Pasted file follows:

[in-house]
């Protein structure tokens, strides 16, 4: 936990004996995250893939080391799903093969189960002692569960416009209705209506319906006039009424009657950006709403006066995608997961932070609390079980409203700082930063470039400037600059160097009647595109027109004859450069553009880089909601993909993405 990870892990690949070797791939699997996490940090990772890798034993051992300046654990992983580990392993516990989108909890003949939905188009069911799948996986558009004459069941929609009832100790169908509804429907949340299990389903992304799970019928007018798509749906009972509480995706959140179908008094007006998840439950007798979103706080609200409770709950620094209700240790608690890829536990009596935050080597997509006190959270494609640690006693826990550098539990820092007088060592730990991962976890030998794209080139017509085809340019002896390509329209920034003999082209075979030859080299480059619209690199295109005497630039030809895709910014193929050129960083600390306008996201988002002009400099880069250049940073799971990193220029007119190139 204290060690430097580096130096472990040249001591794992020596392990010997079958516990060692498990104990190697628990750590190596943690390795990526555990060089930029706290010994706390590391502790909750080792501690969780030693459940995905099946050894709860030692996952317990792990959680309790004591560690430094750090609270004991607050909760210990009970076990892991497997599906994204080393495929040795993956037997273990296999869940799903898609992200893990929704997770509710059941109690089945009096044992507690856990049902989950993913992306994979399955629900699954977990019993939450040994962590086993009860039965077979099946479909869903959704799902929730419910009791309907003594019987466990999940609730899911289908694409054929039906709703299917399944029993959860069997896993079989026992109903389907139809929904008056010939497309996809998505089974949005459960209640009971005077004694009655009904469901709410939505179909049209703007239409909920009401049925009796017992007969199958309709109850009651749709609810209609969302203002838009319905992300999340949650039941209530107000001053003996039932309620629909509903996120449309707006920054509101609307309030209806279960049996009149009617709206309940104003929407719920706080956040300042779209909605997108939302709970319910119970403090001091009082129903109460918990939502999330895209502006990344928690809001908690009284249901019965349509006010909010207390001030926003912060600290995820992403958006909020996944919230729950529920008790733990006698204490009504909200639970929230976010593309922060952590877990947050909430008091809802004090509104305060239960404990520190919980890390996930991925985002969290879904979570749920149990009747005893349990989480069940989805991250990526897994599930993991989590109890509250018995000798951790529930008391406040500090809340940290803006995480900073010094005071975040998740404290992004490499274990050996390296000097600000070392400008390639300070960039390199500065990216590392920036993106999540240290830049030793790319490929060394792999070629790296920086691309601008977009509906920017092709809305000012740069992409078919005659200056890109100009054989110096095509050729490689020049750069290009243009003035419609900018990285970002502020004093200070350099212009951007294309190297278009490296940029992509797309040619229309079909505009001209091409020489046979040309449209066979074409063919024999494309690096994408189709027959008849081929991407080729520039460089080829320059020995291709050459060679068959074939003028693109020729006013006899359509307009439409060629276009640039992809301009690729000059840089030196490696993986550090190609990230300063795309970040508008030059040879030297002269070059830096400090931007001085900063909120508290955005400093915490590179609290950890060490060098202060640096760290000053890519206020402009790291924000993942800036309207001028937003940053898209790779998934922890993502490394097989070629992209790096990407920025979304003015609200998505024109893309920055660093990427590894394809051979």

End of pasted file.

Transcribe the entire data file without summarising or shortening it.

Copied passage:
[in-house]
């Protein structure tokens, strides 16, 4: 936990004996995250893939080391799903093969189960002692569960416009209705209506319906006039009424009657950006709403006066995608997961932070609390079980409203700082930063470039400037600059160097009647595109027109004859450069553009880089909601993909993405 990870892990690949070797791939699997996490940090990772890798034993051992300046654990992983580990392993516990989108909890003949939905188009069911799948996986558009004459069941929609009832100790169908509804429907949340299990389903992304799970019928007018798509749906009972509480995706959140179908008094007006998840439950007798979103706080609200409770709950620094209700240790608690890829536990009596935050080597997509006190959270494609640690006693826990550098539990820092007088060592730990991962976890030998794209080139017509085809340019002896390509329209920034003999082209075979030859080299480059619209690199295109005497630039030809895709910014193929050129960083600390306008996201988002002009400099880069250049940073799971990193220029007119190139 204290060690430097580096130096472990040249001591794992020596392990010997079958516990060692498990104990190697628990750590190596943690390795990526555990060089930029706290010994706390590391502790909750080792501690969780030693459940995905099946050894709860030692996952317990792990959680309790004591560690430094750090609270004991607050909760210990009970076990892991497997599906994204080393495929040795993956037997273990296999869940799903898609992200893990929704997770509710059941109690089945009096044992507690856990049902989950993913992306994979399955629900699954977990019993939450040994962590086993009860039965077979099946479909869903959704799902929730419910009791309907003594019987466990999940609730899911289908694409054929039906709703299917399944029993959860069997896993079989026992109903389907139809929904008056010939497309996809998505089974949005459960209640009971005077004694009655009904469901709410939505179909049209703007239409909920009401049925009796017992007969199958309709109850009651749709609810209609969302203002838009319905992300999340949650039941209530107000001053003996039932309620629909509903996120449309707006920054509101609307309030209806279960049996009149009617709206309940104003929407719920706080956040300042779209909605997108939302709970319910119970403090001091009082129903109460918990939502999330895209502006990344928690809001908690009284249901019965349509006010909010207390001030926003912060600290995820992403958006909020996944919230729950529920008790733990006698204490009504909200639970929230976010593309922060952590877990947050909430008091809802004090509104305060239960404990520190919980890390996930991925985002969290879904979570749920149990009747005893349990989480069940989805991250990526897994599930993991989590109890509250018995000798951790529930008391406040500090809340940290803006995480900073010094005071975040998740404290992004490499274990050996390296000097600000070392400008390639300070960039390199500065990216590392920036993106999540240290830049030793790319490929060394792999070629790296920086691309601008977009509906920017092709809305000012740069992409078919005659200056890109100009054989110096095509050729490689020049750069290009243009003035419609900018990285970002502020004093200070350099212009951007294309190297278009490296940029992509797309040619229309079909505009001209091409020489046979040309449209066979074409063919024999494309690096994408189709027959008849081929991407080729520039460089080829320059020995291709050459060679068959074939003028693109020729006013006899359509307009439409060629276009640039992809301009690729000059840089030196490696993986550090190609990230300063795309970040508008030059040879030297002269070059830096400090931007001085900063909120508290955005400093915490590179609290950890060490060098202060640096760290000053890519206020402009790291924000993942800036309207001028937003940053898209790779998934922890993502490394097989070629992209790096990407920025979304003015609200998505024109893309920055660093990427590894394809051979």